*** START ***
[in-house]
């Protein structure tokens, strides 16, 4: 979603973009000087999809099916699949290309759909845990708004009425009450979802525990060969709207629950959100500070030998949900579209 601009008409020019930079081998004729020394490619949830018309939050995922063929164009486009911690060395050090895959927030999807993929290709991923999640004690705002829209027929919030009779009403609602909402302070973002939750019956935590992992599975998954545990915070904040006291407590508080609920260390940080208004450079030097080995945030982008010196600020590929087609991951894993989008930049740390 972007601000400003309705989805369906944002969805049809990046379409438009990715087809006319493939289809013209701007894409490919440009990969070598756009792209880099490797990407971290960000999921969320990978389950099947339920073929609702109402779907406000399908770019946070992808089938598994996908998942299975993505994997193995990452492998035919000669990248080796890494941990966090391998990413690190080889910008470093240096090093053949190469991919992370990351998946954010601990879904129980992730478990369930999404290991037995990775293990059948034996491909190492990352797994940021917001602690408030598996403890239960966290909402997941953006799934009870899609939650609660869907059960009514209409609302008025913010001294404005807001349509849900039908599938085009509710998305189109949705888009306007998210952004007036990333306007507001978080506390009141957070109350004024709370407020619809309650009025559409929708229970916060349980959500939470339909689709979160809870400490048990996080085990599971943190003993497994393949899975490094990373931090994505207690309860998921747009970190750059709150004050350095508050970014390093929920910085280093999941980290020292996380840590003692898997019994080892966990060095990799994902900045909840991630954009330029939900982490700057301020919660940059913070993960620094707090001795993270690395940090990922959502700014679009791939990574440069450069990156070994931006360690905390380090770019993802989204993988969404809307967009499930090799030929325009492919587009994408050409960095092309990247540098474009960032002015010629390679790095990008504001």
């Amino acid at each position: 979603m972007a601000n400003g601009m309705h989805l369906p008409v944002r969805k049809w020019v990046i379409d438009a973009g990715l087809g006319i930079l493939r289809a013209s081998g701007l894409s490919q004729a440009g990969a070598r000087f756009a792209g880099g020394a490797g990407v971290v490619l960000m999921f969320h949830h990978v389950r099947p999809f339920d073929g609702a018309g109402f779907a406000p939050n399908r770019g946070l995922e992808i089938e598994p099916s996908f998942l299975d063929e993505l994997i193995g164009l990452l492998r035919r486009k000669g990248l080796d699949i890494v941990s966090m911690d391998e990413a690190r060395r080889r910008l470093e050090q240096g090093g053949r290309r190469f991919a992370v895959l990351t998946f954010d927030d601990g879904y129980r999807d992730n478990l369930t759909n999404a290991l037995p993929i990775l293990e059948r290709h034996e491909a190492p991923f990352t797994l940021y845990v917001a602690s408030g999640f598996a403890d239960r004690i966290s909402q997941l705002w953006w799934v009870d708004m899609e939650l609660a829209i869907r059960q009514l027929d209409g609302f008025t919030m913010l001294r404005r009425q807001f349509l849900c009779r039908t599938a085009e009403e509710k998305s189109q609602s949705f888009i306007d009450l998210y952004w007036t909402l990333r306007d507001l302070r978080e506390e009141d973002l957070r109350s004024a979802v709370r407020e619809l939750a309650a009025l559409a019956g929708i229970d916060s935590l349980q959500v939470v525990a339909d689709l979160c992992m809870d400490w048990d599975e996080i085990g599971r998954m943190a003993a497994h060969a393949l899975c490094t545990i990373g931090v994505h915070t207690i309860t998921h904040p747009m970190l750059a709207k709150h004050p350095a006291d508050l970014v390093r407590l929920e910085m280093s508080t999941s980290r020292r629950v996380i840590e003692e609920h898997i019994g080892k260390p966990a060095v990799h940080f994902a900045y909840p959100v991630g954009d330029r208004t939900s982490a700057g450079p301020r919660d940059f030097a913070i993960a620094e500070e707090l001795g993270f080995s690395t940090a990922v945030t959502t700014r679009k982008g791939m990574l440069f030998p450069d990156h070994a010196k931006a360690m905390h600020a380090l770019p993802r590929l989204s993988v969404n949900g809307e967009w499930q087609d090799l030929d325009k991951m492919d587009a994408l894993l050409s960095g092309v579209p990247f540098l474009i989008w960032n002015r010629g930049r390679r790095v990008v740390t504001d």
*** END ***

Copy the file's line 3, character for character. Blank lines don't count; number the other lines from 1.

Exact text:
């Amino acid at each position: 979603m972007a601000n400003g601009m309705h989805l369906p008409v944002r969805k049809w020019v990046i379409d438009a973009g990715l087809g006319i930079l493939r289809a013209s081998g701007l894409s490919q004729a440009g990969a070598r000087f756009a792209g880099g020394a490797g990407v971290v490619l960000m999921f969320h949830h990978v389950r099947p999809f339920d073929g609702a018309g109402f779907a406000p939050n399908r770019g946070l995922e992808i089938e598994p099916s996908f998942l299975d063929e993505l994997i193995g164009l990452l492998r035919r486009k000669g990248l080796d699949i890494v941990s966090m911690d391998e990413a690190r060395r080889r910008l470093e050090q240096g090093g053949r290309r190469f991919a992370v895959l990351t998946f954010d927030d601990g879904y129980r999807d992730n478990l369930t759909n999404a290991l037995p993929i990775l293990e059948r290709h034996e491909a190492p991923f990352t797994l940021y845990v917001a602690s408030g999640f598996a403890d239960r004690i966290s909402q997941l705002w953006w799934v009870d708004m899609e939650l609660a829209i869907r059960q009514l027929d209409g609302f008025t919030m913010l001294r404005r009425q807001f349509l849900c009779r039908t599938a085009e009403e509710k998305s189109q609602s949705f888009i306007d009450l998210y952004w007036t909402l990333r306007d507001l302070r978080e506390e009141d973002l957070r109350s004024a979802v709370r407020e619809l939750a309650a009025l559409a019956g929708i229970d916060s935590l349980q959500v939470v525990a339909d689709l979160c992992m809870d400490w048990d599975e996080i085990g599971r998954m943190a003993a497994h060969a393949l899975c490094t545990i990373g931090v994505h915070t207690i309860t998921h904040p747009m970190l750059a709207k709150h004050p350095a006291d508050l970014v390093r407590l929920e910085m280093s508080t999941s980290r020292r629950v996380i840590e003692e609920h898997i019994g080892k260390p966990a060095v990799h940080f994902a900045y909840p959100v991630g954009d330029r208004t939900s982490a700057g450079p301020r919660d940059f030097a913070i993960a620094e500070e707090l001795g993270f080995s690395t940090a990922v945030t959502t700014r679009k982008g791939m990574l440069f030998p450069d990156h070994a010196k931006a360690m905390h600020a380090l770019p993802r590929l989204s993988v969404n949900g809307e967009w499930q087609d090799l030929d325009k991951m492919d587009a994408l894993l050409s960095g092309v579209p990247f540098l474009i989008w960032n002015r010629g930049r390679r790095v990008v740390t504001d």